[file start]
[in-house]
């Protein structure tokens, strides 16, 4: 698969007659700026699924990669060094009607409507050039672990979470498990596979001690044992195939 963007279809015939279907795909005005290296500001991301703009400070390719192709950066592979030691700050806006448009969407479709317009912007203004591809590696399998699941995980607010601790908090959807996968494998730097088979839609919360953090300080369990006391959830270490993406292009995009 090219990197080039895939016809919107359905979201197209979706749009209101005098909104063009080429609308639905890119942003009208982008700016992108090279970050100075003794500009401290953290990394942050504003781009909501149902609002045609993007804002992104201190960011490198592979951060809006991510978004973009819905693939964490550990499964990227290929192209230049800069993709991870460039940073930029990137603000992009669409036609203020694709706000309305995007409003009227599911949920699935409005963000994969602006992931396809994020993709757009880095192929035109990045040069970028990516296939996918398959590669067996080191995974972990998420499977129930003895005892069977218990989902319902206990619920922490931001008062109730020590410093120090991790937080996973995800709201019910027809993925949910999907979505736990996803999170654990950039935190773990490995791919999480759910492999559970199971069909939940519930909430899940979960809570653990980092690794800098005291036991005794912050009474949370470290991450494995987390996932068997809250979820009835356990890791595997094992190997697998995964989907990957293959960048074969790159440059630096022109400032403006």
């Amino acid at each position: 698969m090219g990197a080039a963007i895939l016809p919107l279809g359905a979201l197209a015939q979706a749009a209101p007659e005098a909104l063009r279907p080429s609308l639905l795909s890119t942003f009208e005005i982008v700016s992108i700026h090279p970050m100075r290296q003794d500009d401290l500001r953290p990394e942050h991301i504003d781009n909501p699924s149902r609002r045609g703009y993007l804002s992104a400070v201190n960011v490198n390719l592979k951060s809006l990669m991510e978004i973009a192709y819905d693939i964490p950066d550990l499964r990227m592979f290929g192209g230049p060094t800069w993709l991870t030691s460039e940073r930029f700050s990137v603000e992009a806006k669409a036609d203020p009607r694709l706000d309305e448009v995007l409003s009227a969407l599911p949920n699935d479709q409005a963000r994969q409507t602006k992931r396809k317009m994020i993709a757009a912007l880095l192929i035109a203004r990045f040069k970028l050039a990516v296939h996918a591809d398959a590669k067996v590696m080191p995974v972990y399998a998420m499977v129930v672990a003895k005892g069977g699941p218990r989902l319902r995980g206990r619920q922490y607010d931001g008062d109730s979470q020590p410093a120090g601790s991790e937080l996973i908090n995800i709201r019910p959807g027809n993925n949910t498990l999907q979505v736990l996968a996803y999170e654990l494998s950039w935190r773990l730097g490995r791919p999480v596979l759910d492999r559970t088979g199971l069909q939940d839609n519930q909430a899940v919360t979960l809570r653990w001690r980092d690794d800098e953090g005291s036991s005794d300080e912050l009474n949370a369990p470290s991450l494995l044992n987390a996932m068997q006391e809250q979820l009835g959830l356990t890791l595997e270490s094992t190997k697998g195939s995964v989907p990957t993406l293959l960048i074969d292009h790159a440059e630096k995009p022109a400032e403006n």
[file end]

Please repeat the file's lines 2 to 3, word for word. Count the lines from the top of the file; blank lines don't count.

């Protein structure tokens, strides 16, 4: 698969007659700026699924990669060094009607409507050039672990979470498990596979001690044992195939 963007279809015939279907795909005005290296500001991301703009400070390719192709950066592979030691700050806006448009969407479709317009912007203004591809590696399998699941995980607010601790908090959807996968494998730097088979839609919360953090300080369990006391959830270490993406292009995009 090219990197080039895939016809919107359905979201197209979706749009209101005098909104063009080429609308639905890119942003009208982008700016992108090279970050100075003794500009401290953290990394942050504003781009909501149902609002045609993007804002992104201190960011490198592979951060809006991510978004973009819905693939964490550990499964990227290929192209230049800069993709991870460039940073930029990137603000992009669409036609203020694709706000309305995007409003009227599911949920699935409005963000994969602006992931396809994020993709757009880095192929035109990045040069970028990516296939996918398959590669067996080191995974972990998420499977129930003895005892069977218990989902319902206990619920922490931001008062109730020590410093120090991790937080996973995800709201019910027809993925949910999907979505736990996803999170654990950039935190773990490995791919999480759910492999559970199971069909939940519930909430899940979960809570653990980092690794800098005291036991005794912050009474949370470290991450494995987390996932068997809250979820009835356990890791595997094992190997697998995964989907990957293959960048074969790159440059630096022109400032403006």
């Amino acid at each position: 698969m090219g990197a080039a963007i895939l016809p919107l279809g359905a979201l197209a015939q979706a749009a209101p007659e005098a909104l063009r279907p080429s609308l639905l795909s890119t942003f009208e005005i982008v700016s992108i700026h090279p970050m100075r290296q003794d500009d401290l500001r953290p990394e942050h991301i504003d781009n909501p699924s149902r609002r045609g703009y993007l804002s992104a400070v201190n960011v490198n390719l592979k951060s809006l990669m991510e978004i973009a192709y819905d693939i964490p950066d550990l499964r990227m592979f290929g192209g230049p060094t800069w993709l991870t030691s460039e940073r930029f700050s990137v603000e992009a806006k669409a036609d203020p009607r694709l706000d309305e448009v995007l409003s009227a969407l599911p949920n699935d479709q409005a963000r994969q409507t602006k992931r396809k317009m994020i993709a757009a912007l880095l192929i035109a203004r990045f040069k970028l050039a990516v296939h996918a591809d398959a590669k067996v590696m080191p995974v972990y399998a998420m499977v129930v672990a003895k005892g069977g699941p218990r989902l319902r995980g206990r619920q922490y607010d931001g008062d109730s979470q020590p410093a120090g601790s991790e937080l996973i908090n995800i709201r019910p959807g027809n993925n949910t498990l999907q979505v736990l996968a996803y999170e654990l494998s950039w935190r773990l730097g490995r791919p999480v596979l759910d492999r559970t088979g199971l069909q939940d839609n519930q909430a899940v919360t979960l809570r653990w001690r980092d690794d800098e953090g005291s036991s005794d300080e912050l009474n949370a369990p470290s991450l494995l044992n987390a996932m068997q006391e809250q979820l009835g959830l356990t890791l595997e270490s094992t190997k697998g195939s995964v989907p990957t993406l293959l960048i074969d292009h790159a440059e630096k995009p022109a400032e403006n």